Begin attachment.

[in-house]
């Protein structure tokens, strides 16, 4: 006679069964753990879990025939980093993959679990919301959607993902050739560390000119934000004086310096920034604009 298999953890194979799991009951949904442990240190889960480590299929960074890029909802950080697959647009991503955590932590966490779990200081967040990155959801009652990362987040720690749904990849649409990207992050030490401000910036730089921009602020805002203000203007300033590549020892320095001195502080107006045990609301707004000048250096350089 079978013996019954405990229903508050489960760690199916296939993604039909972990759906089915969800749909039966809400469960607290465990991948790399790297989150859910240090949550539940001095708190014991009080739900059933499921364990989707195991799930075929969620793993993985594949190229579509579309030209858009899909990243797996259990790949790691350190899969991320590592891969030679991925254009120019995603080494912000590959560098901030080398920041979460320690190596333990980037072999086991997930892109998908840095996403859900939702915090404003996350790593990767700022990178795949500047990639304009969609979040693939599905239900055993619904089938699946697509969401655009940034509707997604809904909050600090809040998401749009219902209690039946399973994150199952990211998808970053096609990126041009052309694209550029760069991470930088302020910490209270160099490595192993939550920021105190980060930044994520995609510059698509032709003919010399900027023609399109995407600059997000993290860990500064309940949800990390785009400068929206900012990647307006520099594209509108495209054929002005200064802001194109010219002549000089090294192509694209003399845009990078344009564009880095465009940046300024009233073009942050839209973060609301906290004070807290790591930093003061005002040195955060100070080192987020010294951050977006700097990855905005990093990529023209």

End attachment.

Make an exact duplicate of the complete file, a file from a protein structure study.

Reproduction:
[in-house]
């Protein structure tokens, strides 16, 4: 006679069964753990879990025939980093993959679990919301959607993902050739560390000119934000004086310096920034604009 298999953890194979799991009951949904442990240190889960480590299929960074890029909802950080697959647009991503955590932590966490779990200081967040990155959801009652990362987040720690749904990849649409990207992050030490401000910036730089921009602020805002203000203007300033590549020892320095001195502080107006045990609301707004000048250096350089 079978013996019954405990229903508050489960760690199916296939993604039909972990759906089915969800749909039966809400469960607290465990991948790399790297989150859910240090949550539940001095708190014991009080739900059933499921364990989707195991799930075929969620793993993985594949190229579509579309030209858009899909990243797996259990790949790691350190899969991320590592891969030679991925254009120019995603080494912000590959560098901030080398920041979460320690190596333990980037072999086991997930892109998908840095996403859900939702915090404003996350790593990767700022990178795949500047990639304009969609979040693939599905239900055993619904089938699946697509969401655009940034509707997604809904909050600090809040998401749009219902209690039946399973994150199952990211998808970053096609990126041009052309694209550029760069991470930088302020910490209270160099490595192993939550920021105190980060930044994520995609510059698509032709003919010399900027023609399109995407600059997000993290860990500064309940949800990390785009400068929206900012990647307006520099594209509108495209054929002005200064802001194109010219002549000089090294192509694209003399845009990078344009564009880095465009940046300024009233073009942050839209973060609301906290004070807290790591930093003061005002040195955060100070080192987020010294951050977006700097990855905005990093990529023209």